Still under the ownership of Pacific Theatres, the Dome was carefully refurbished and refreshed, reopening as part of ArcLight Hollywood in March 2002. The signature marquee and portico on Sunset Boulevard and the 316 hexagons in the geodesic dome were restored to their original dramatic presence. The Dome still seats more than 800 guests per showing and has maintained the historic loge seating - a favorite of moviegoers over the years.
The Cinerama at 6360 Sunset Blvd., Hollywood, California, had a gala sneak preview showing of Once Upon A Time In Hollywood, with two advance 70mm screenings as part of a three-day Quentin Tarantino tribute over the July 19-21, 2019 weekend.

InFocusTech's Cinerama (without stain)

Cinerama (1969 ~> 2019)

Capitol Records Tower

Quentin Tarantino's Once Upon A Time In Hollywood, which he has said is a love letter to LA of 1969, appears to have a deep affection for the Capitol Records building, specifically. It is seen in publicity shoots for the movie, in a poster, and via fleeting glimpses, now and then in the film. It is iconic. It is Hollywood.

As noted,
The Capitol Records Building, also known as the Capitol Records Tower, is a 13-story tower building in Hollywood, Los Angeles. Designed by Louis Naidorf of Welton Becket Associates, it is one of the city's landmarks. Construction began soon after British company EMI acquired Capitol Records in 1955, and was completed in April 1956. Located just north of the Hollywood and Vine intersection. Source.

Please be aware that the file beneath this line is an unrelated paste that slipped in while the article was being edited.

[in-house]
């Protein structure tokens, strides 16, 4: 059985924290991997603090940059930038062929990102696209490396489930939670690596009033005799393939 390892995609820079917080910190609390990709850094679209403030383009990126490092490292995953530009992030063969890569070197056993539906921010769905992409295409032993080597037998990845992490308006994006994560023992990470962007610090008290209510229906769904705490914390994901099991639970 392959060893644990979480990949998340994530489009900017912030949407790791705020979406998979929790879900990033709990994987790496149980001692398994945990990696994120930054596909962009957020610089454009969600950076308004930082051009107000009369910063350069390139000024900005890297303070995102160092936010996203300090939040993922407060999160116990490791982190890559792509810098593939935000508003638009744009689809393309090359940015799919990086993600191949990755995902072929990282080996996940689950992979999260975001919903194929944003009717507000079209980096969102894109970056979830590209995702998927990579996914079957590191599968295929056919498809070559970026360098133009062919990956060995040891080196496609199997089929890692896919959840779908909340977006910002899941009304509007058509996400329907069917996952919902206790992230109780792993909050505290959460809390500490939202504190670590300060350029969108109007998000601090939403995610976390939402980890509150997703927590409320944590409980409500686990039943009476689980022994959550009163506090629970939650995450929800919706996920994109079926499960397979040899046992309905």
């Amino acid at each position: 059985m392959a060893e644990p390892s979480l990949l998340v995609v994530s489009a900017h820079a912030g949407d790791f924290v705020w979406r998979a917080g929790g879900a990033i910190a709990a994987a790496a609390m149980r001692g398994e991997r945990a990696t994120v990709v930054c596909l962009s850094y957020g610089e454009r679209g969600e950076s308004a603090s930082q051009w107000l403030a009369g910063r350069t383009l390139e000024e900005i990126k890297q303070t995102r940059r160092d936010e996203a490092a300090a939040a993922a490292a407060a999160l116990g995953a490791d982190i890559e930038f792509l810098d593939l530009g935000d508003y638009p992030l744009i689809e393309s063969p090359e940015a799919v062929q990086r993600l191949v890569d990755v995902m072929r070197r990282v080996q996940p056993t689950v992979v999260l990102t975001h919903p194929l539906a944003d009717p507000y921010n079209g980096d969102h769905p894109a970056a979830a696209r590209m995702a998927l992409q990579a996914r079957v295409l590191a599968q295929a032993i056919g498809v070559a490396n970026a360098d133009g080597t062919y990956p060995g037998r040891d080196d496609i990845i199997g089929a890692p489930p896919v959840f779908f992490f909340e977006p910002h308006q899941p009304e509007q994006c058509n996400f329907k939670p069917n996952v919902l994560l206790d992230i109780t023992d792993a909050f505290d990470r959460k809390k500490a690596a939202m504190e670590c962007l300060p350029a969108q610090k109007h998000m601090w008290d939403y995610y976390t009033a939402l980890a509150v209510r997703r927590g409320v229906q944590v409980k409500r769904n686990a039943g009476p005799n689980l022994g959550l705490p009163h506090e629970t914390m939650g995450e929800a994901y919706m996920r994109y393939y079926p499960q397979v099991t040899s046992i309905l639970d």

Quentin Tarantino's "recreated" the Capitol Records Tower (1969). Due to the clutter of modern buildings, Tarantino had them digitally removed.

Capitol Records Tower (2015 ~> 1969)

Capitol Records Tower (1969 <~ 2019) 

Several souvenir building replicas of the Capitol Records Tower have been made, down through the years.

Capitol Records (Anton Tremblay's Microcosms, 1990s)

Adam Ward's Capitol Records Tower (Unofficial LEGO Architecture/ Capitol Goods 2018)

Capitol Records Building (Mike Merwine's InFocusTech, 2017)

Grauman's Chinese Theatre

Grauman's Chinese Theatre is located at 6925 Hollywood Boulevard in Hollywood, Los Angeles, California, and was completed in 1926. This building was designed by Meyer and Holler Architects. Grauman's is located along Hollywood's Walk of Fame and it is still used for many movie premiers as well as celebrity parties.